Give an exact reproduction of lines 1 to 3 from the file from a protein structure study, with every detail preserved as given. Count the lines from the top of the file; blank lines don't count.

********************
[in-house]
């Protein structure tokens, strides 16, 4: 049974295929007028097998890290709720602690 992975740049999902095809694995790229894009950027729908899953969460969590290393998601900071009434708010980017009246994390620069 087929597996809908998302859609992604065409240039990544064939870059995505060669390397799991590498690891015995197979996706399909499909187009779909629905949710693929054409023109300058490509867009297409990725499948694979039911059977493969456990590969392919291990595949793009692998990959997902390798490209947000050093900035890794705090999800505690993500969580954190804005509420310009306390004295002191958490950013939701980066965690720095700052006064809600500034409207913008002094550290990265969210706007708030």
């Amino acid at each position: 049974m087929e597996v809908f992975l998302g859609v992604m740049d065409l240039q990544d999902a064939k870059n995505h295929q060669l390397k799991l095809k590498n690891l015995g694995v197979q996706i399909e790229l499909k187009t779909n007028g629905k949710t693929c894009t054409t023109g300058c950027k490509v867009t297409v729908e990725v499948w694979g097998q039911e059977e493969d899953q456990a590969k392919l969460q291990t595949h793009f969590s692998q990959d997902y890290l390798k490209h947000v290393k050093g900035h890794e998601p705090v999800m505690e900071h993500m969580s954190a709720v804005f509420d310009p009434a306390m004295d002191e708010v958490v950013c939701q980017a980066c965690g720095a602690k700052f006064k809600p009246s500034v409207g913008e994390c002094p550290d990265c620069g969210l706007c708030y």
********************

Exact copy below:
[in-house]
């Protein structure tokens, strides 16, 4: 049974295929007028097998890290709720602690 992975740049999902095809694995790229894009950027729908899953969460969590290393998601900071009434708010980017009246994390620069 087929597996809908998302859609992604065409240039990544064939870059995505060669390397799991590498690891015995197979996706399909499909187009779909629905949710693929054409023109300058490509867009297409990725499948694979039911059977493969456990590969392919291990595949793009692998990959997902390798490209947000050093900035890794705090999800505690993500969580954190804005509420310009306390004295002191958490950013939701980066965690720095700052006064809600500034409207913008002094550290990265969210706007708030």
């Amino acid at each position: 049974m087929e597996v809908f992975l998302g859609v992604m740049d065409l240039q990544d999902a064939k870059n995505h295929q060669l390397k799991l095809k590498n690891l015995g694995v197979q996706i399909e790229l499909k187009t779909n007028g629905k949710t693929c894009t054409t023109g300058c950027k490509v867009t297409v729908e990725v499948w694979g097998q039911e059977e493969d899953q456990a590969k392919l969460q291990t595949h793009f969590s692998q990959d997902y890290l390798k490209h947000v290393k050093g900035h890794e998601p705090v999800m505690e900071h993500m969580s954190a709720v804005f509420d310009p009434a306390m004295d002191e708010v958490v950013c939701q980017a980066c965690g720095a602690k700052f006064k809600p009246s500034v409207g913008e994390c002094p550290d990265c620069g969210l706007c708030y």